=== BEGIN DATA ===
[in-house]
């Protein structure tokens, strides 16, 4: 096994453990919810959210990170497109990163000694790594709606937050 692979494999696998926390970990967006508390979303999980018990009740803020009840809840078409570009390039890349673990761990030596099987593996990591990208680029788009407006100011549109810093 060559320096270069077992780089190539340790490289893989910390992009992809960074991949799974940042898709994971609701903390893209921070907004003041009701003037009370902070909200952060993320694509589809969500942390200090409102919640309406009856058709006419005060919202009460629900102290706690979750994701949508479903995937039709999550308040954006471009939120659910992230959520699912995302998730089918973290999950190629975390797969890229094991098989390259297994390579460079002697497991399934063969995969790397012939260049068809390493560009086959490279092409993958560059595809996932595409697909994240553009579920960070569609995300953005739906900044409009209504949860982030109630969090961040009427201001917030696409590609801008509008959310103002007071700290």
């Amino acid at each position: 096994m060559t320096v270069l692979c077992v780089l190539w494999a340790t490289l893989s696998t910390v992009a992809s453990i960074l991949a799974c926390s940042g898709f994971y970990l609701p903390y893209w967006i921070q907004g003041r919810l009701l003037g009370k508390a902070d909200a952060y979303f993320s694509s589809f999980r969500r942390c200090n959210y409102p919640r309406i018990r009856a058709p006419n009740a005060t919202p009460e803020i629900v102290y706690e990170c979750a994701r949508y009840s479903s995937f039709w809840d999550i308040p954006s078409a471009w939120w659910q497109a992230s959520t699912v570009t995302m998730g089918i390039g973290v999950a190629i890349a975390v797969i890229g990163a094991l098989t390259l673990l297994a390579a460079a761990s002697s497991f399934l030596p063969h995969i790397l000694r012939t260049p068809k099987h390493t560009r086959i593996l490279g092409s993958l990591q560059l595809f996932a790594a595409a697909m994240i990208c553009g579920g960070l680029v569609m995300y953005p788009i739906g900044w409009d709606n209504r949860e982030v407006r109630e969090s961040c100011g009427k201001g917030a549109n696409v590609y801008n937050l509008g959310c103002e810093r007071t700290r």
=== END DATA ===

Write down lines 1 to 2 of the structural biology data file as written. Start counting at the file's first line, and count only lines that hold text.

[in-house]
């Protein structure tokens, strides 16, 4: 096994453990919810959210990170497109990163000694790594709606937050 692979494999696998926390970990967006508390979303999980018990009740803020009840809840078409570009390039890349673990761990030596099987593996990591990208680029788009407006100011549109810093 060559320096270069077992780089190539340790490289893989910390992009992809960074991949799974940042898709994971609701903390893209921070907004003041009701003037009370902070909200952060993320694509589809969500942390200090409102919640309406009856058709006419005060919202009460629900102290706690979750994701949508479903995937039709999550308040954006471009939120659910992230959520699912995302998730089918973290999950190629975390797969890229094991098989390259297994390579460079002697497991399934063969995969790397012939260049068809390493560009086959490279092409993958560059595809996932595409697909994240553009579920960070569609995300953005739906900044409009209504949860982030109630969090961040009427201001917030696409590609801008509008959310103002007071700290």